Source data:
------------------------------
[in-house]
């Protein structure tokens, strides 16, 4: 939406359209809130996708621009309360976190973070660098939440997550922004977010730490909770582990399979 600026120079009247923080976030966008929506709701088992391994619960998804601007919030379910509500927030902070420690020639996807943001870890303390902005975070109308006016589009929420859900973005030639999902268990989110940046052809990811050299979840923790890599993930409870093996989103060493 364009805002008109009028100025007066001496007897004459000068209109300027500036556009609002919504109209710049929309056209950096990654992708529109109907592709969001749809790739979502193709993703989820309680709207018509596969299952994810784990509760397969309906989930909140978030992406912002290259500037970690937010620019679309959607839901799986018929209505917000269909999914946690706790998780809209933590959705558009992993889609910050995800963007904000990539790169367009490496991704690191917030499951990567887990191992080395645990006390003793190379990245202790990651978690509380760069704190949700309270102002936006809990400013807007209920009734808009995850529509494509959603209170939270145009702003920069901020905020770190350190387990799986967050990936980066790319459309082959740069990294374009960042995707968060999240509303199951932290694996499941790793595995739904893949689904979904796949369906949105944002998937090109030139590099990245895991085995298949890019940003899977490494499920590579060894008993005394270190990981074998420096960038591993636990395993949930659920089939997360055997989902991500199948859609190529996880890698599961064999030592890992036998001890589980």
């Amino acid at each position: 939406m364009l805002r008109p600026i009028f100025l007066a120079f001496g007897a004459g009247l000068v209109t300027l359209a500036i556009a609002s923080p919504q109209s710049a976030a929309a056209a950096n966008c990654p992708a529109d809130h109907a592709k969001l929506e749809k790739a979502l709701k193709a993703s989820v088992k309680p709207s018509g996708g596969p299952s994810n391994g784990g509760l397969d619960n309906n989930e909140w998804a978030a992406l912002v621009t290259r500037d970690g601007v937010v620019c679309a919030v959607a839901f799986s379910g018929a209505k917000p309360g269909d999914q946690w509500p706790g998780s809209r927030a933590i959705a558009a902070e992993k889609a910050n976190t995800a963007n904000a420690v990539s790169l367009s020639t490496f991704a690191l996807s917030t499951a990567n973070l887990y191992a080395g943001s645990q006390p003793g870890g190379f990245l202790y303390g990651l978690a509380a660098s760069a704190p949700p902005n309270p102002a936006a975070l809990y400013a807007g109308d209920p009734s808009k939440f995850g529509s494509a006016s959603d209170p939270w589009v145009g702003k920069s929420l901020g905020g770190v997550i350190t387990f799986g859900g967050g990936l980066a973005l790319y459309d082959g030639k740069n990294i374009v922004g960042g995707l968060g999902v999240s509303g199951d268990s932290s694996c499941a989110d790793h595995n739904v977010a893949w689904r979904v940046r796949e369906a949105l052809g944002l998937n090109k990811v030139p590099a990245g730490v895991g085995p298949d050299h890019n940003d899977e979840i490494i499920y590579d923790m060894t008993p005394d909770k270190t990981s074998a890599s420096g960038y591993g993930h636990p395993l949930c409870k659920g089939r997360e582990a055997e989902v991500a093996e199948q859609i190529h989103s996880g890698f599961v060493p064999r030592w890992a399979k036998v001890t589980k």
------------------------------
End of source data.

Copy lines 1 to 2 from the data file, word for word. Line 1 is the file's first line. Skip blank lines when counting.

[in-house]
């Protein structure tokens, strides 16, 4: 939406359209809130996708621009309360976190973070660098939440997550922004977010730490909770582990399979 600026120079009247923080976030966008929506709701088992391994619960998804601007919030379910509500927030902070420690020639996807943001870890303390902005975070109308006016589009929420859900973005030639999902268990989110940046052809990811050299979840923790890599993930409870093996989103060493 364009805002008109009028100025007066001496007897004459000068209109300027500036556009609002919504109209710049929309056209950096990654992708529109109907592709969001749809790739979502193709993703989820309680709207018509596969299952994810784990509760397969309906989930909140978030992406912002290259500037970690937010620019679309959607839901799986018929209505917000269909999914946690706790998780809209933590959705558009992993889609910050995800963007904000990539790169367009490496991704690191917030499951990567887990191992080395645990006390003793190379990245202790990651978690509380760069704190949700309270102002936006809990400013807007209920009734808009995850529509494509959603209170939270145009702003920069901020905020770190350190387990799986967050990936980066790319459309082959740069990294374009960042995707968060999240509303199951932290694996499941790793595995739904893949689904979904796949369906949105944002998937090109030139590099990245895991085995298949890019940003899977490494499920590579060894008993005394270190990981074998420096960038591993636990395993949930659920089939997360055997989902991500199948859609190529996880890698599961064999030592890992036998001890589980």